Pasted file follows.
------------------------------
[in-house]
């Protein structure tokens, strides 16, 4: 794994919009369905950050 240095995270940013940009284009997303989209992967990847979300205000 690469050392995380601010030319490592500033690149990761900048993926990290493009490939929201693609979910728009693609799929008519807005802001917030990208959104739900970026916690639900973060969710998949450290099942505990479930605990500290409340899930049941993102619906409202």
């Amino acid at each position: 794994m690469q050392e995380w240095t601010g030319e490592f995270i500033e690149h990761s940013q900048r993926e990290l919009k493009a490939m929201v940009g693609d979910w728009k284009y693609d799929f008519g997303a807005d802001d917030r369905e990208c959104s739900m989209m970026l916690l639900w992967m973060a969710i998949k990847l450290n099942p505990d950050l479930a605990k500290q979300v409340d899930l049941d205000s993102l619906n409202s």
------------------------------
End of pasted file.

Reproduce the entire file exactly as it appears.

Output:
[in-house]
């Protein structure tokens, strides 16, 4: 794994919009369905950050 240095995270940013940009284009997303989209992967990847979300205000 690469050392995380601010030319490592500033690149990761900048993926990290493009490939929201693609979910728009693609799929008519807005802001917030990208959104739900970026916690639900973060969710998949450290099942505990479930605990500290409340899930049941993102619906409202």
């Amino acid at each position: 794994m690469q050392e995380w240095t601010g030319e490592f995270i500033e690149h990761s940013q900048r993926e990290l919009k493009a490939m929201v940009g693609d979910w728009k284009y693609d799929f008519g997303a807005d802001d917030r369905e990208c959104s739900m989209m970026l916690l639900w992967m973060a969710i998949k990847l450290n099942p505990d950050l479930a605990k500290q979300v409340d899930l049941d205000s993102l619906n409202s």